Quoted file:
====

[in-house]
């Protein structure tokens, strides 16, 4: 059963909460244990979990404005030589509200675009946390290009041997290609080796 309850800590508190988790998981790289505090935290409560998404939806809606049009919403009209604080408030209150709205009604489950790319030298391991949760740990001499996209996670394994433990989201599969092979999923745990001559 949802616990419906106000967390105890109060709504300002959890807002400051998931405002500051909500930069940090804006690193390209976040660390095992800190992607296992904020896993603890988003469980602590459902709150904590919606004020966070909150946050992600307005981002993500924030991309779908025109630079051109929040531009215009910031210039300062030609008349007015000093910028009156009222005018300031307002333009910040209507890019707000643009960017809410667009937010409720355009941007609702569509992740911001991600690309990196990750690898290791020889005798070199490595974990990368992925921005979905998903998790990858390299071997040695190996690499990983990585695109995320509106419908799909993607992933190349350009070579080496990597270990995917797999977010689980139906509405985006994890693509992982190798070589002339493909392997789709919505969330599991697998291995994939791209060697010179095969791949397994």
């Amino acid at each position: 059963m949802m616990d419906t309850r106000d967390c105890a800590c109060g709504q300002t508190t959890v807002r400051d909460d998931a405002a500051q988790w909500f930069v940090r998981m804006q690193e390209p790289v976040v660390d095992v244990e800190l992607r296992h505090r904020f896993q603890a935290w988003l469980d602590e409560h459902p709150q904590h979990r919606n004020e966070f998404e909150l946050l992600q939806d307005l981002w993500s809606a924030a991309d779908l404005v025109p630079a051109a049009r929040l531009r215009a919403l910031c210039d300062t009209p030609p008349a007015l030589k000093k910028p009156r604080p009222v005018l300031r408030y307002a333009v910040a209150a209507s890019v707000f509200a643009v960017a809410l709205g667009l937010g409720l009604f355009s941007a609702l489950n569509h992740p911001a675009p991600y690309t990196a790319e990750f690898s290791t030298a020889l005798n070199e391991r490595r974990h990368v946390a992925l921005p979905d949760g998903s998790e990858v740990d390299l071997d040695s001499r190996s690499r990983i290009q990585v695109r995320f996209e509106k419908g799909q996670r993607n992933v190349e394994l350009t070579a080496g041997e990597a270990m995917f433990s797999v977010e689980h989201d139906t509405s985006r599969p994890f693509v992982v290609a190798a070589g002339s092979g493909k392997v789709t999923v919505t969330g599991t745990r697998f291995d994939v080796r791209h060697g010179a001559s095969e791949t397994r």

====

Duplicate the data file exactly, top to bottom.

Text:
[in-house]
């Protein structure tokens, strides 16, 4: 059963909460244990979990404005030589509200675009946390290009041997290609080796 309850800590508190988790998981790289505090935290409560998404939806809606049009919403009209604080408030209150709205009604489950790319030298391991949760740990001499996209996670394994433990989201599969092979999923745990001559 949802616990419906106000967390105890109060709504300002959890807002400051998931405002500051909500930069940090804006690193390209976040660390095992800190992607296992904020896993603890988003469980602590459902709150904590919606004020966070909150946050992600307005981002993500924030991309779908025109630079051109929040531009215009910031210039300062030609008349007015000093910028009156009222005018300031307002333009910040209507890019707000643009960017809410667009937010409720355009941007609702569509992740911001991600690309990196990750690898290791020889005798070199490595974990990368992925921005979905998903998790990858390299071997040695190996690499990983990585695109995320509106419908799909993607992933190349350009070579080496990597270990995917797999977010689980139906509405985006994890693509992982190798070589002339493909392997789709919505969330599991697998291995994939791209060697010179095969791949397994």
């Amino acid at each position: 059963m949802m616990d419906t309850r106000d967390c105890a800590c109060g709504q300002t508190t959890v807002r400051d909460d998931a405002a500051q988790w909500f930069v940090r998981m804006q690193e390209p790289v976040v660390d095992v244990e800190l992607r296992h505090r904020f896993q603890a935290w988003l469980d602590e409560h459902p709150q904590h979990r919606n004020e966070f998404e909150l946050l992600q939806d307005l981002w993500s809606a924030a991309d779908l404005v025109p630079a051109a049009r929040l531009r215009a919403l910031c210039d300062t009209p030609p008349a007015l030589k000093k910028p009156r604080p009222v005018l300031r408030y307002a333009v910040a209150a209507s890019v707000f509200a643009v960017a809410l709205g667009l937010g409720l009604f355009s941007a609702l489950n569509h992740p911001a675009p991600y690309t990196a790319e990750f690898s290791t030298a020889l005798n070199e391991r490595r974990h990368v946390a992925l921005p979905d949760g998903s998790e990858v740990d390299l071997d040695s001499r190996s690499r990983i290009q990585v695109r995320f996209e509106k419908g799909q996670r993607n992933v190349e394994l350009t070579a080496g041997e990597a270990m995917f433990s797999v977010e689980h989201d139906t509405s985006r599969p994890f693509v992982v290609a190798a070589g002339s092979g493909k392997v789709t999923v919505t969330g599991t745990r697998f291995d994939v080796r791209h060697g010179a001559s095969e791949t397994r």